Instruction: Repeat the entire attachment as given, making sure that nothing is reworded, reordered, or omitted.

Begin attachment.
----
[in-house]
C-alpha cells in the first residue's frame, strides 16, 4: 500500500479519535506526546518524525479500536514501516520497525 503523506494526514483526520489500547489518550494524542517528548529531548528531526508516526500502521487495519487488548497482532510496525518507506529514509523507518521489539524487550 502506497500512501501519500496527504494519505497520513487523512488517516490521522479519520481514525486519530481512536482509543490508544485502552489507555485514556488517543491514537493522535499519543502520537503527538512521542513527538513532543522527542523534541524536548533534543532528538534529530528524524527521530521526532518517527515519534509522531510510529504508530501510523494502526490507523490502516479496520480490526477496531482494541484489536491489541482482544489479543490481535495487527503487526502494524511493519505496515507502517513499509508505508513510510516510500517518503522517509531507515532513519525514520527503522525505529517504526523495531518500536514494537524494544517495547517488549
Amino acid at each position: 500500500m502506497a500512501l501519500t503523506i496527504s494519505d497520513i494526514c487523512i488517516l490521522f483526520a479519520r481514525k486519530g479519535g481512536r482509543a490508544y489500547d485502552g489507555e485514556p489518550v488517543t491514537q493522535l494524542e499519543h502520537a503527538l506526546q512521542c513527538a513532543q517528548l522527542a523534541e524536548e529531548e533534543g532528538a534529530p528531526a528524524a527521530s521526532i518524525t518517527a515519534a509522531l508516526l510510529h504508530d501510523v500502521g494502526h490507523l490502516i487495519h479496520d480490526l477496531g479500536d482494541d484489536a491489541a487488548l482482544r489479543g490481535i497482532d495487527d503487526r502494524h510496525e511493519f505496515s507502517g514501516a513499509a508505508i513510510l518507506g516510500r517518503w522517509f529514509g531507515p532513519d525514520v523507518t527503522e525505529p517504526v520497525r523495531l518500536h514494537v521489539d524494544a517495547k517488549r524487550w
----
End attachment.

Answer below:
[in-house]
C-alpha cells in the first residue's frame, strides 16, 4: 500500500479519535506526546518524525479500536514501516520497525 503523506494526514483526520489500547489518550494524542517528548529531548528531526508516526500502521487495519487488548497482532510496525518507506529514509523507518521489539524487550 502506497500512501501519500496527504494519505497520513487523512488517516490521522479519520481514525486519530481512536482509543490508544485502552489507555485514556488517543491514537493522535499519543502520537503527538512521542513527538513532543522527542523534541524536548533534543532528538534529530528524524527521530521526532518517527515519534509522531510510529504508530501510523494502526490507523490502516479496520480490526477496531482494541484489536491489541482482544489479543490481535495487527503487526502494524511493519505496515507502517513499509508505508513510510516510500517518503522517509531507515532513519525514520527503522525505529517504526523495531518500536514494537524494544517495547517488549
Amino acid at each position: 500500500m502506497a500512501l501519500t503523506i496527504s494519505d497520513i494526514c487523512i488517516l490521522f483526520a479519520r481514525k486519530g479519535g481512536r482509543a490508544y489500547d485502552g489507555e485514556p489518550v488517543t491514537q493522535l494524542e499519543h502520537a503527538l506526546q512521542c513527538a513532543q517528548l522527542a523534541e524536548e529531548e533534543g532528538a534529530p528531526a528524524a527521530s521526532i518524525t518517527a515519534a509522531l508516526l510510529h504508530d501510523v500502521g494502526h490507523l490502516i487495519h479496520d480490526l477496531g479500536d482494541d484489536a491489541a487488548l482482544r489479543g490481535i497482532d495487527d503487526r502494524h510496525e511493519f505496515s507502517g514501516a513499509a508505508i513510510l518507506g516510500r517518503w522517509f529514509g531507515p532513519d525514520v523507518t527503522e525505529p517504526v520497525r523495531l518500536h514494537v521489539d524494544a517495547k517488549r524487550w